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Landmark panel reviews plans for Seaholm, Norwood House projects
Tuesday, January 24, 2012 by Kimberly Reeves
Members of the city’s Historic Landmark Commission heard about plans for two long-anticipated preservation projects Monday night: the Seaholm Power Plant and the Norwood House. Both will be headed to Council for consideration in the coming months.
The preservation of the Seaholm Power Plant, one of the city’s most iconic landmarks, will clearly be the higher-profile project. Architect Emily Little of Clayton & Little Architects outlined the basics of the Seaholm preservation proposal, one that will incorporate elements of the decommissioned power plant into a new mixed-use, multi-tower, high-end downtown development.
The entire redevelopment of the Seaholm site is described as “Seaholm Power,” so it’s no surprise that prominent elements of the existing decommissioned city power plant will figure prominently in the redevelopment of the project, which is steered by Southwest Strategies Group.
“This will allow an injection in the arm of this pretty sleepy site that happens to house one of Austin’s favorite buildings,” Little told the Historic Landmark Commission. “Hopefully we’ll bring back some respectful modifications to its façade.”
Clayton & Little’s job is to figure out just what can be preserved from the decommissioned iconic city property, which has served as the site of a number of high-profile party venues in the last couple of years, including the site of New Year Eve celebrations.
Seaholm’s future configuration, beyond both power plant and party venue use, will come to the commission in February in the form of a demolition proposal.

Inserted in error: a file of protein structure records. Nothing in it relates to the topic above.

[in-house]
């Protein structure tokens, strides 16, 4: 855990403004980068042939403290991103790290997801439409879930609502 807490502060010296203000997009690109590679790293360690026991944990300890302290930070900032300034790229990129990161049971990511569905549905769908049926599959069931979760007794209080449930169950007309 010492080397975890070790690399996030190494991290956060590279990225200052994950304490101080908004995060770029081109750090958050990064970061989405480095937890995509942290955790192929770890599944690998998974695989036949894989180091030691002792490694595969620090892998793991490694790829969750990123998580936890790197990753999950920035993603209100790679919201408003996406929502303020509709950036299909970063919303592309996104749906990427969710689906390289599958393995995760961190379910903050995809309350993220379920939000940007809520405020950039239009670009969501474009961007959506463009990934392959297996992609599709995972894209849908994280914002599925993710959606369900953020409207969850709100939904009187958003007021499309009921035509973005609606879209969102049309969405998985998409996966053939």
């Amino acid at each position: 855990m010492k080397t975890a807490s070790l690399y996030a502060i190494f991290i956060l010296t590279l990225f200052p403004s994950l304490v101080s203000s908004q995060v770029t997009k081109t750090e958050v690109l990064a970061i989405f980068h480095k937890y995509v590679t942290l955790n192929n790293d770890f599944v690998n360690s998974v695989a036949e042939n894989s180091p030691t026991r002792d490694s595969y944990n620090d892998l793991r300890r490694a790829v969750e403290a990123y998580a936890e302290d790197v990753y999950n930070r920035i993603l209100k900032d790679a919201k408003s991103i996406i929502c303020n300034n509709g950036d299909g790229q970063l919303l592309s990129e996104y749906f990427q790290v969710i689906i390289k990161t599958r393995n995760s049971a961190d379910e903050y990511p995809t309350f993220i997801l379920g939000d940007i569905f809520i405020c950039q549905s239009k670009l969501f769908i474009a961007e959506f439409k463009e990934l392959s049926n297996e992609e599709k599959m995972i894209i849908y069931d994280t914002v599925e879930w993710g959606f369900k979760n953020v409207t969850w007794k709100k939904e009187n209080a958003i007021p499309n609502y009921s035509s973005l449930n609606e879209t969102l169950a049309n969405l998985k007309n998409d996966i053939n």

As for this month’s Historic Landmark Commission meeting, Little was happy to show the commission what the project will preserve, which would include the two exterior smoke stacks on either end of the project and the well-known “City of Austin Power Plant” lettering to be preserved on the future structure.
Commission members appeared content to deal with the demolition permit on the power plant next month, one that would demolish a number of smoke stacks in the building and reconfigure the space within the structure.
However, commissioners were a bit more vocal on the Norwood House proposal, which Chair Laurie Limbacher noted appeared to be headed towards a dead end when the commission was briefed in June.
In the intervening months, coordinator Marty Stump has met with stakeholders to hammer out which of six alternatives might be best for the space. Those stakeholders included the existing dog park users, who considered the green space use as important as the preservation of the historic house on the site.
Limbacher noted that she was encouraged by the progress made on the project.
“We were all feeling discouraged when we heard your report in June,” Limbacher told Stump. “I am so glad that you all persisted. I know it’s been a challenge, with all the stakeholders and the demands of the cost of the project. I think you’ve done a masterful job with all of the sometimes competing forces of the project.”
Restoration of the existing structures will include the existing circa-1922 house, as well as the greenhouse and the immediate gardens. Additional space on the property might be devoted to an open-air pavilion or other public space reserved for events, Stump told commissioners at last night’s hearing.
The historic home on the property has been in decline – without a roof and open to the elements for more than 13 years – so a commitment to its restoration is a coup for supporters. The choice to restore the core buildings on the property, as well as replacing the long-time pool with new performance space, was chosen from among six options.
The location, as Stump stressed, does provide connectivity to the city’s existing trail system along Lady Bird Lake, a point only enhanced with the financing of the new boardwalk. This location, Stump said, would provide new connectivity for the neighborhood.
The project cost will be an estimated $7.5 million. That cost will likely be divided between the city’s 2012 bond issue and the Norwood Posse, which the South River City Citizens created as a fund-raising tool for the site.
“This would allow a public-private partnership to occur,” Stump said.
Supporters hope to see the project on the 2012 bond election ballot.
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